Is outdated tech costing your business money or hurting workers' health? We surveyed over 1,000 Americans about their workplace equipment to find out how much time and money are lost to old technology and which items would make their jobs easier. Read on to find out which office tools you may want to consider replacing and why.
First, we asked workers about the outdated tech in their workplace. Which equipment needs an upgrade, and what's the likelihood of that happening?
Overall, workplace technology was the most outdated in the retail industry. But fax machines, telephones, and invoicing systems were the oldest tech across all workplaces we studied. Respondents reported that these things were, on average, 8.6 to 9.6 years old. And while more than half of workers (59%) said their tech is so outdated because it still works, more than 1 in 4 said it was because their company is cheap.
But that hasn't stopped them from asking for upgrades. Of the 18% of employees who have complained about the outdated tech in their office, 33% got what they asked for, but 30% received no response. Another 20% said their employers told them they would look into it and then didn't.
Outdated office equipment can slow a company's work and cost money. Let's see how it affects time, labor, and even out-of-pocket expenses for employees.
On average, employees across all industries have lost more than 18 minutes per day dealing with outdated workplace tech. Finance industry workers reported losing the most time (just shy of 24 minutes per day), which is interesting since the first part of our study revealed that they also have the newest workplace tech.
Finance professionals said most of their equipment was only about four years old. However, that may not be new enough in an industry where automation is more important than ever, especially since the COVID-19 pandemic set a new precedent for Americans' use of online transactions.
One financing area that's easy to automate is invoicing. We found that 38% of businesses still write their invoices by hand, but they could save a lot of time and effort by processing them online and using invoice templates. Business owners have spent an average of $57 a month on invoicing tools, but when you consider the resulting workload reduction, it's money well spent.
Businesses may also consider how outdated tech impacts their workers financially. To get the tools necessary to do their jobs, 16% of the in-office workers we surveyed have had to pay out-of-pocket for their own equipment at least once, spending an average of $558.
Outdated workplace tech had more of a financial impact on Gen X than other generations. On average, they've spent more of their own money on in-office ($589) and home office tech ($603) than other generations, followed by Gen Zers and millennials. But millennials have spent the most time each day dealing with issues related to old technology at work: an average of more than 19 minutes.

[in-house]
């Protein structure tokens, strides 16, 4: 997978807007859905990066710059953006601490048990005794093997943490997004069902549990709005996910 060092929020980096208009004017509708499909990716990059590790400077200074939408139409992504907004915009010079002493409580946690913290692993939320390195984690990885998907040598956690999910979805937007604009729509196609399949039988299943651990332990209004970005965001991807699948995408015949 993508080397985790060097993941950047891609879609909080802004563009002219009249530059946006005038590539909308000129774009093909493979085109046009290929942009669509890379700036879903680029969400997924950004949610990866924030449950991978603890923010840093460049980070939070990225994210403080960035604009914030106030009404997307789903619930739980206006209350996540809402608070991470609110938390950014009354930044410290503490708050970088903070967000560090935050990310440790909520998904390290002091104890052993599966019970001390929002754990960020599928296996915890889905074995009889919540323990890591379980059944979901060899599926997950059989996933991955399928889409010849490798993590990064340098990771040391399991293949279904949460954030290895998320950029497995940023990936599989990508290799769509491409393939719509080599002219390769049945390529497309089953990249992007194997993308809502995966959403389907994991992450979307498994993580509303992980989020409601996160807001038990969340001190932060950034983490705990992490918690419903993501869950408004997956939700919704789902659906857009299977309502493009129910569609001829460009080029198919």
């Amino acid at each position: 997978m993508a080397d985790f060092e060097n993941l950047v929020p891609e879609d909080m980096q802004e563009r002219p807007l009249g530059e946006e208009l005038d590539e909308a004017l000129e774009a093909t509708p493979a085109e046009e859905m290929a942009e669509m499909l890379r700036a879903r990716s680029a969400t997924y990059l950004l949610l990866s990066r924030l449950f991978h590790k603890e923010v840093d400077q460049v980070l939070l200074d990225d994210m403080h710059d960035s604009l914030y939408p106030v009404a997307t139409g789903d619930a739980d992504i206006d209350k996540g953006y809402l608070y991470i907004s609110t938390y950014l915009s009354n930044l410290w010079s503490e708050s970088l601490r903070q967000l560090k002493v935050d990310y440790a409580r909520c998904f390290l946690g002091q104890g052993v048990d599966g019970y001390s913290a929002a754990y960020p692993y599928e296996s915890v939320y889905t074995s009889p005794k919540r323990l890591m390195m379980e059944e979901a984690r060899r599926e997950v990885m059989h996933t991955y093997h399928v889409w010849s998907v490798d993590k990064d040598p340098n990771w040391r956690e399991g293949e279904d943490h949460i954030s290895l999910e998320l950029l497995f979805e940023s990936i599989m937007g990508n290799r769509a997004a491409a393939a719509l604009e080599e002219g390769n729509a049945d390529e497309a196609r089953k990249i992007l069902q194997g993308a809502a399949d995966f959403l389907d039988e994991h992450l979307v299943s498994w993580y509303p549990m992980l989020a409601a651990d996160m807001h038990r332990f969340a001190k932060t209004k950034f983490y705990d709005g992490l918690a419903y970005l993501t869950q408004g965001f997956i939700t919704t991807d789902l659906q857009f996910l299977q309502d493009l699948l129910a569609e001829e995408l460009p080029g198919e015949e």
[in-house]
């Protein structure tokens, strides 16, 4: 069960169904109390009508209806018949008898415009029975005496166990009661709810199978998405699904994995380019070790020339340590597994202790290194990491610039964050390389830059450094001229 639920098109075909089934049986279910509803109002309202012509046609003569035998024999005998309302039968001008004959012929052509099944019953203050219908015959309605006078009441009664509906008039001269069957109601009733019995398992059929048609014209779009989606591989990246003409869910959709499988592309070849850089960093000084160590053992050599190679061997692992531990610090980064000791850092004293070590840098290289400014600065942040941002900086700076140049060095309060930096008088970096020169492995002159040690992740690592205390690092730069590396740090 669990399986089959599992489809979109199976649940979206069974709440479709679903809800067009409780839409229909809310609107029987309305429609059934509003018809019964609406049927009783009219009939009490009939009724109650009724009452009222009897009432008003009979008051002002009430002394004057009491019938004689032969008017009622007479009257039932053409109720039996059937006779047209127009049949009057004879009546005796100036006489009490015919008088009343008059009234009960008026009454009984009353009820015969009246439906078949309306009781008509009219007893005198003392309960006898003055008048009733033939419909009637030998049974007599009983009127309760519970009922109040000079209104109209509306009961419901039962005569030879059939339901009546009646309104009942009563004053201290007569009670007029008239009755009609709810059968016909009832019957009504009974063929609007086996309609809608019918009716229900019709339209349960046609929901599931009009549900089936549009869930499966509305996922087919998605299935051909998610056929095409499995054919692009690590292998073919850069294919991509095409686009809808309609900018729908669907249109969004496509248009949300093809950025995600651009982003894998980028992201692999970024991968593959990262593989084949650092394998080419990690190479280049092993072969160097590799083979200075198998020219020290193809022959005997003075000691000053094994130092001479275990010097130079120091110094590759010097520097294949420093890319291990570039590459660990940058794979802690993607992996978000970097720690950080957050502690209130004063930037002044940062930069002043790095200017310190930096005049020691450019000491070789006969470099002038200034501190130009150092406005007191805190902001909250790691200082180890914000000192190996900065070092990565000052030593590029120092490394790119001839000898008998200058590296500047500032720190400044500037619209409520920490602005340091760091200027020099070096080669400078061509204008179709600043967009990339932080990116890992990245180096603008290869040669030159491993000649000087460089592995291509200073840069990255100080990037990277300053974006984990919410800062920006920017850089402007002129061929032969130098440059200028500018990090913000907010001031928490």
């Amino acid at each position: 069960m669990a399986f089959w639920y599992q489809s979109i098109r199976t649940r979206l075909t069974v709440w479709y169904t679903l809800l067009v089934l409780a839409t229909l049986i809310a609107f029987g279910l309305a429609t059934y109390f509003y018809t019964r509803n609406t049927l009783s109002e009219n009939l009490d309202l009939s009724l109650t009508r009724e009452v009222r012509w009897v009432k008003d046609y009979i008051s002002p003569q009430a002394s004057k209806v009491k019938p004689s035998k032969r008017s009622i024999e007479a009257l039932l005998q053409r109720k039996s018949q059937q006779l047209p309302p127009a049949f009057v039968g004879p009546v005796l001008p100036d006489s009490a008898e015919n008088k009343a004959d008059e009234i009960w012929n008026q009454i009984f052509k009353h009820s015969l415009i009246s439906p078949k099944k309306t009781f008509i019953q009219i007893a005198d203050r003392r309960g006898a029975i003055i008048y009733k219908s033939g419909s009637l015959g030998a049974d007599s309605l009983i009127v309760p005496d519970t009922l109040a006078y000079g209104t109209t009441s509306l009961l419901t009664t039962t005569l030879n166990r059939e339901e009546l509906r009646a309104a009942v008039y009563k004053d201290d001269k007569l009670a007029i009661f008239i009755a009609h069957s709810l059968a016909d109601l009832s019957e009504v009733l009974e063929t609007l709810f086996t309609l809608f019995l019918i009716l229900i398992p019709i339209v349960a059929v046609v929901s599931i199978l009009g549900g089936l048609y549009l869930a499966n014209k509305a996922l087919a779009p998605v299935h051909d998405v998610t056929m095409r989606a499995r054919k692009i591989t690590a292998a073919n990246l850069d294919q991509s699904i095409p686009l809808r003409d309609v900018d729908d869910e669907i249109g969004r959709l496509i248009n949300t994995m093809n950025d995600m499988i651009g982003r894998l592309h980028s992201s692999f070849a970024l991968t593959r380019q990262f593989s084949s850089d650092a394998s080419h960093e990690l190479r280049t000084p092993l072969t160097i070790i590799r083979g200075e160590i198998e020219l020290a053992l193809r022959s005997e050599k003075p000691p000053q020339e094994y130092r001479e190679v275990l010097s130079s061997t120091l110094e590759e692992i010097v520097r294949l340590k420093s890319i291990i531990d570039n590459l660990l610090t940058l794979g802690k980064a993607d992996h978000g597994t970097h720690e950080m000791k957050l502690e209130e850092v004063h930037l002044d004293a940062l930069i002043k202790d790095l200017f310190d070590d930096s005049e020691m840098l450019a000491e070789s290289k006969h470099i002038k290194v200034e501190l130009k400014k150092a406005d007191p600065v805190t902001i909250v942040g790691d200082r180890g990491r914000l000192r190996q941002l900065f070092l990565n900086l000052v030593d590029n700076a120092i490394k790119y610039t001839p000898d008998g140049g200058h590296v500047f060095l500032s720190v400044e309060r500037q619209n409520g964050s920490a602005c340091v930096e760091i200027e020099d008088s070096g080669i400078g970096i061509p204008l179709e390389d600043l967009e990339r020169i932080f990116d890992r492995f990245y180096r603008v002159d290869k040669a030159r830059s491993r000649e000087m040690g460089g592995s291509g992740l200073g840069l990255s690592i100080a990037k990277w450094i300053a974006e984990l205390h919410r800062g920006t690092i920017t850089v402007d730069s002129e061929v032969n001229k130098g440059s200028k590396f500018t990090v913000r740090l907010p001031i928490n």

Working from home has its perks, but remote workers must often foot the bill for their home office equipment. Which items are they typically expected to shell out for themselves, and which ones would they most like to upgrade?
Remote workers' home offices had an average price tag of $549. And while most of them have had to buy their own mouse (67%) and computer (60%), half would like to upgrade their desk chair (50%). That might be a wise choice, considering that having the right chair is among the top ways to make a home office more ergonomic. The top three ergonomic office items respondents said would make their job easier are:
Retail workplaces might have the oldest tech, but finance professionals and millennials seem to lose the most time in the workday to outdated equipment. Although these items may "work fine", businesses could save valuable time and labor by upgrading things like fax machines, phones, and invoicing systems. But remote workers could use a few upgrades, too, and not just to save time. Certain items, like an extra monitor or ergonomic chair, can also improve their health.
Office tech can be pricey to upgrade. Luckily, Skynova's invoice templates and automation tools can save you time and money while streamlining your business's finance tasks.
Skynova surveyed 1,009 Americans about their work technology. Of these respondents, 368 worked in-office full-time, 293 worked hybrid, and 348 were remote full-time. In terms of industry, 205 worked in the information and technology industry, 116 worked in education, 115 in retail, 109 in health care, 57 in hospitality/food and beverage, 53 in government, 32 in finance, 23 in manufacturing, and 209 worked in various other industries. Only approved responses were included in the data, and only full-time employees were surveyed. Additionally, some data was gathered from another survey of 435 business owners we recently conducted.
If you found our tips about workplace tech upgrades useful, we encourage you to share these findings for any non-commercial purpose. We just ask that you include a link to this study when you do.